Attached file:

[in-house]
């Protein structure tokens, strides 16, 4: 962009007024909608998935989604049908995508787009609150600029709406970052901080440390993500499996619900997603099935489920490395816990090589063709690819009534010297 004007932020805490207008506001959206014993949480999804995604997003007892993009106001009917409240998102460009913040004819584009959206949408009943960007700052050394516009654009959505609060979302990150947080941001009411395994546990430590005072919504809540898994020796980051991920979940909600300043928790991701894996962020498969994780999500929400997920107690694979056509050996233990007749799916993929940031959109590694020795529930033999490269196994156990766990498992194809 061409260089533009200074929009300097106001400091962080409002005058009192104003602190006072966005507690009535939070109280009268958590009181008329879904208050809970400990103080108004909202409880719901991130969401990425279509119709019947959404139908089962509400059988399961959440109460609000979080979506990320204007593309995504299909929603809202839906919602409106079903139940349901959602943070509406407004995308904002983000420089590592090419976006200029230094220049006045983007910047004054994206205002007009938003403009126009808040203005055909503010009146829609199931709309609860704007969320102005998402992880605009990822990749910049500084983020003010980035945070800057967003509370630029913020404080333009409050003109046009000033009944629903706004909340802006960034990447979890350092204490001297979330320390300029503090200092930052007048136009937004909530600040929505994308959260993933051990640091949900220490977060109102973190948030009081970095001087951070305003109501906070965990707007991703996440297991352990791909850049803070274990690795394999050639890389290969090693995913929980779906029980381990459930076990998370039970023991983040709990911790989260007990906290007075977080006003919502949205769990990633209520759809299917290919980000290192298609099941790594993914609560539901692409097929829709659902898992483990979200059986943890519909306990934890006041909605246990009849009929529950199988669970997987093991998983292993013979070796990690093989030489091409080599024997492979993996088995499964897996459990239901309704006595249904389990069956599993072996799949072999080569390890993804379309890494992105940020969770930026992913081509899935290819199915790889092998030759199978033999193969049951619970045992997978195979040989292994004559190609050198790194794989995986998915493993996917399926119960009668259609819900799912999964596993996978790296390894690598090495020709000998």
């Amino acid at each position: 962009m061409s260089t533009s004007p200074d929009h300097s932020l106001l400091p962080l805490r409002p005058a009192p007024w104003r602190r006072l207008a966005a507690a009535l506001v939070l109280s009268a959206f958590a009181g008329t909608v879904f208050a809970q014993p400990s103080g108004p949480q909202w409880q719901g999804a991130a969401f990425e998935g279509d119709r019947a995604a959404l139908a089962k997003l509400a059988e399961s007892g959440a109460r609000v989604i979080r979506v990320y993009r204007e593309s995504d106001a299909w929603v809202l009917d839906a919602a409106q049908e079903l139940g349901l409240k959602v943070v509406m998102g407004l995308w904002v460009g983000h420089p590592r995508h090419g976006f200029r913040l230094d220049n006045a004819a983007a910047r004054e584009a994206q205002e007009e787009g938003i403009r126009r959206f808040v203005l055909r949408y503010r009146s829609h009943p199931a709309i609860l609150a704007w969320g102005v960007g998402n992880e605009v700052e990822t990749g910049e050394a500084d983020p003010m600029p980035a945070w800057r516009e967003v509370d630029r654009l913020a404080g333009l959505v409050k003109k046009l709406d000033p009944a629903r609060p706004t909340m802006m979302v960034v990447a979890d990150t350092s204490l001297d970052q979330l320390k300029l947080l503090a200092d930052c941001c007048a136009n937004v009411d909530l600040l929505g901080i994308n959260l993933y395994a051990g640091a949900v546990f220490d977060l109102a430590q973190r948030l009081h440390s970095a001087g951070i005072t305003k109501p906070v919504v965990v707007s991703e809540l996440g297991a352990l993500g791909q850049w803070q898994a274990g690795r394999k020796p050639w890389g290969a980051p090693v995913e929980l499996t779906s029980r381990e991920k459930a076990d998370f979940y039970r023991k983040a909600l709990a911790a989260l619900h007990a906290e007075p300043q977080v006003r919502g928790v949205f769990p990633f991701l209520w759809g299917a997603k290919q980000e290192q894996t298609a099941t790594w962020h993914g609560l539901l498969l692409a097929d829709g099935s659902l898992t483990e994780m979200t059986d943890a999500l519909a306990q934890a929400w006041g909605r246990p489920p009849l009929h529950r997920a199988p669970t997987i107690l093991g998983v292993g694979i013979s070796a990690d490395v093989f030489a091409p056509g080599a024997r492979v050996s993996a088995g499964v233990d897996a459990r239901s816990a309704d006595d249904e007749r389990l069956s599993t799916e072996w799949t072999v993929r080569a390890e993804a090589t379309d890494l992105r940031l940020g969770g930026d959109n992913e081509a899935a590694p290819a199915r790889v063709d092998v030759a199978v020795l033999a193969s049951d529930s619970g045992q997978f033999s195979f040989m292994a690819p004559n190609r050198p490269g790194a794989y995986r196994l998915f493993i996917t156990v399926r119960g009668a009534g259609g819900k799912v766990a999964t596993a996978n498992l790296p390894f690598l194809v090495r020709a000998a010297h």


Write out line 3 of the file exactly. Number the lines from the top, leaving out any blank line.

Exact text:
């Amino acid at each position: 962009m061409s260089t533009s004007p200074d929009h300097s932020l106001l400091p962080l805490r409002p005058a009192p007024w104003r602190r006072l207008a966005a507690a009535l506001v939070l109280s009268a959206f958590a009181g008329t909608v879904f208050a809970q014993p400990s103080g108004p949480q909202w409880q719901g999804a991130a969401f990425e998935g279509d119709r019947a995604a959404l139908a089962k997003l509400a059988e399961s007892g959440a109460r609000v989604i979080r979506v990320y993009r204007e593309s995504d106001a299909w929603v809202l009917d839906a919602a409106q049908e079903l139940g349901l409240k959602v943070v509406m998102g407004l995308w904002v460009g983000h420089p590592r995508h090419g976006f200029r913040l230094d220049n006045a004819a983007a910047r004054e584009a994206q205002e007009e787009g938003i403009r126009r959206f808040v203005l055909r949408y503010r009146s829609h009943p199931a709309i609860l609150a704007w969320g102005v960007g998402n992880e605009v700052e990822t990749g910049e050394a500084d983020p003010m600029p980035a945070w800057r516009e967003v509370d630029r654009l913020a404080g333009l959505v409050k003109k046009l709406d000033p009944a629903r609060p706004t909340m802006m979302v960034v990447a979890d990150t350092s204490l001297d970052q979330l320390k300029l947080l503090a200092d930052c941001c007048a136009n937004v009411d909530l600040l929505g901080i994308n959260l993933y395994a051990g640091a949900v546990f220490d977060l109102a430590q973190r948030l009081h440390s970095a001087g951070i005072t305003k109501p906070v919504v965990v707007s991703e809540l996440g297991a352990l993500g791909q850049w803070q898994a274990g690795r394999k020796p050639w890389g290969a980051p090693v995913e929980l499996t779906s029980r381990e991920k459930a076990d998370f979940y039970r023991k983040a909600l709990a911790a989260l619900h007990a906290e007075p300043q977080v006003r919502g928790v949205f769990p990633f991701l209520w759809g299917a997603k290919q980000e290192q894996t298609a099941t790594w962020h993914g609560l539901l498969l692409a097929d829709g099935s659902l898992t483990e994780m979200t059986d943890a999500l519909a306990q934890a929400w006041g909605r246990p489920p009849l009929h529950r997920a199988p669970t997987i107690l093991g998983v292993g694979i013979s070796a990690d490395v093989f030489a091409p056509g080599a024997r492979v050996s993996a088995g499964v233990d897996a459990r239901s816990a309704d006595d249904e007749r389990l069956s599993t799916e072996w799949t072999v993929r080569a390890e993804a090589t379309d890494l992105r940031l940020g969770g930026d959109n992913e081509a899935a590694p290819a199915r790889v063709d092998v030759a199978v020795l033999a193969s049951d529930s619970g045992q997978f033999s195979f040989m292994a690819p004559n190609r050198p490269g790194a794989y995986r196994l998915f493993i996917t156990v399926r119960g009668a009534g259609g819900k799912v766990a999964t596993a996978n498992l790296p390894f690598l194809v090495r020709a000998a010297h």